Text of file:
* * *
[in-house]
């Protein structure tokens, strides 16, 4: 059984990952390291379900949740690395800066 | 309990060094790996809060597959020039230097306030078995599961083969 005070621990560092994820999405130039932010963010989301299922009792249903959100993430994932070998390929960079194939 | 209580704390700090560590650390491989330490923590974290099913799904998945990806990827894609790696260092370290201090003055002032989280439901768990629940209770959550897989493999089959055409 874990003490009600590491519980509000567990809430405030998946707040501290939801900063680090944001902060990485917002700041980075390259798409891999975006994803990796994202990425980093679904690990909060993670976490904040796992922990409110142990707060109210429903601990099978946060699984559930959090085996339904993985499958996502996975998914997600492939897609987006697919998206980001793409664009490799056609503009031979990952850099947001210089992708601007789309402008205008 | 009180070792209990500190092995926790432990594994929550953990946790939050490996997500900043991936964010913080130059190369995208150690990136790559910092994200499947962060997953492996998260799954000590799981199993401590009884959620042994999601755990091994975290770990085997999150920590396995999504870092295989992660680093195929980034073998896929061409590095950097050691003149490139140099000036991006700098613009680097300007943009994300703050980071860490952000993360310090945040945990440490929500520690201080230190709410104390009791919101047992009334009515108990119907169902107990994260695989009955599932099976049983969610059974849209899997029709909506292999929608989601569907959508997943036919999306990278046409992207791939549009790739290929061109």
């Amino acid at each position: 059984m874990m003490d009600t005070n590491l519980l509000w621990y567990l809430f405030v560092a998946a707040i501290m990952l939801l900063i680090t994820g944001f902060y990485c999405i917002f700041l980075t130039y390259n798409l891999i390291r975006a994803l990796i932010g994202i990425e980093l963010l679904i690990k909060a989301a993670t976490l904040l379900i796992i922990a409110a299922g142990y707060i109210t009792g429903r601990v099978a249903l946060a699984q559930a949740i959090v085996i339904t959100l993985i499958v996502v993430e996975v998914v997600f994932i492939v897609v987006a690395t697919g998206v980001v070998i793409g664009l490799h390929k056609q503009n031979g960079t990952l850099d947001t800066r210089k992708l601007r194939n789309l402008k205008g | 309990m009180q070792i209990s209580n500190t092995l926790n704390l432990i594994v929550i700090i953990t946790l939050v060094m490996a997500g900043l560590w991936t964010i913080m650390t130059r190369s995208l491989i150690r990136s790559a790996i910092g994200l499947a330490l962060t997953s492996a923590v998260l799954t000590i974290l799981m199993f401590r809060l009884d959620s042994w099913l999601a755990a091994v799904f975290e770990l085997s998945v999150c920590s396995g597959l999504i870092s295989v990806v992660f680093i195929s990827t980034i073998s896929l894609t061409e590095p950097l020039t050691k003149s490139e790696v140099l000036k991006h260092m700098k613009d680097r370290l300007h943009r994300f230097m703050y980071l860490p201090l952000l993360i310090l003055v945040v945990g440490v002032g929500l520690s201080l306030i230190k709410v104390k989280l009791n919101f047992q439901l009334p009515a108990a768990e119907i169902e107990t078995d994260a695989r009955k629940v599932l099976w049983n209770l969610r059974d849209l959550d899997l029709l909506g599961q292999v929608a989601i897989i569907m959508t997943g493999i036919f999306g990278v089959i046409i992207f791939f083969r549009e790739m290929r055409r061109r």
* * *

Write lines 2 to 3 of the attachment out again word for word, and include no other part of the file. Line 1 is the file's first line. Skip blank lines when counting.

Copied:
């Protein structure tokens, strides 16, 4: 059984990952390291379900949740690395800066 | 309990060094790996809060597959020039230097306030078995599961083969 005070621990560092994820999405130039932010963010989301299922009792249903959100993430994932070998390929960079194939 | 209580704390700090560590650390491989330490923590974290099913799904998945990806990827894609790696260092370290201090003055002032989280439901768990629940209770959550897989493999089959055409 874990003490009600590491519980509000567990809430405030998946707040501290939801900063680090944001902060990485917002700041980075390259798409891999975006994803990796994202990425980093679904690990909060993670976490904040796992922990409110142990707060109210429903601990099978946060699984559930959090085996339904993985499958996502996975998914997600492939897609987006697919998206980001793409664009490799056609503009031979990952850099947001210089992708601007789309402008205008 | 009180070792209990500190092995926790432990594994929550953990946790939050490996997500900043991936964010913080130059190369995208150690990136790559910092994200499947962060997953492996998260799954000590799981199993401590009884959620042994999601755990091994975290770990085997999150920590396995999504870092295989992660680093195929980034073998896929061409590095950097050691003149490139140099000036991006700098613009680097300007943009994300703050980071860490952000993360310090945040945990440490929500520690201080230190709410104390009791919101047992009334009515108990119907169902107990994260695989009955599932099976049983969610059974849209899997029709909506292999929608989601569907959508997943036919999306990278046409992207791939549009790739290929061109």
């Amino acid at each position: 059984m874990m003490d009600t005070n590491l519980l509000w621990y567990l809430f405030v560092a998946a707040i501290m990952l939801l900063i680090t994820g944001f902060y990485c999405i917002f700041l980075t130039y390259n798409l891999i390291r975006a994803l990796i932010g994202i990425e980093l963010l679904i690990k909060a989301a993670t976490l904040l379900i796992i922990a409110a299922g142990y707060i109210t009792g429903r601990v099978a249903l946060a699984q559930a949740i959090v085996i339904t959100l993985i499958v996502v993430e996975v998914v997600f994932i492939v897609v987006a690395t697919g998206v980001v070998i793409g664009l490799h390929k056609q503009n031979g960079t990952l850099d947001t800066r210089k992708l601007r194939n789309l402008k205008g | 309990m009180q070792i209990s209580n500190t092995l926790n704390l432990i594994v929550i700090i953990t946790l939050v060094m490996a997500g900043l560590w991936t964010i913080m650390t130059r190369s995208l491989i150690r990136s790559a790996i910092g994200l499947a330490l962060t997953s492996a923590v998260l799954t000590i974290l799981m199993f401590r809060l009884d959620s042994w099913l999601a755990a091994v799904f975290e770990l085997s998945v999150c920590s396995g597959l999504i870092s295989v990806v992660f680093i195929s990827t980034i073998s896929l894609t061409e590095p950097l020039t050691k003149s490139e790696v140099l000036k991006h260092m700098k613009d680097r370290l300007h943009r994300f230097m703050y980071l860490p201090l952000l993360i310090l003055v945040v945990g440490v002032g929500l520690s201080l306030i230190k709410v104390k989280l009791n919101f047992q439901l009334p009515a108990a768990e119907i169902e107990t078995d994260a695989r009955k629940v599932l099976w049983n209770l969610r059974d849209l959550d899997l029709l909506g599961q292999v929608a989601i897989i569907m959508t997943g493999i036919f999306g990278v089959i046409i992207f791939f083969r549009e790739m290929r055409r061109r």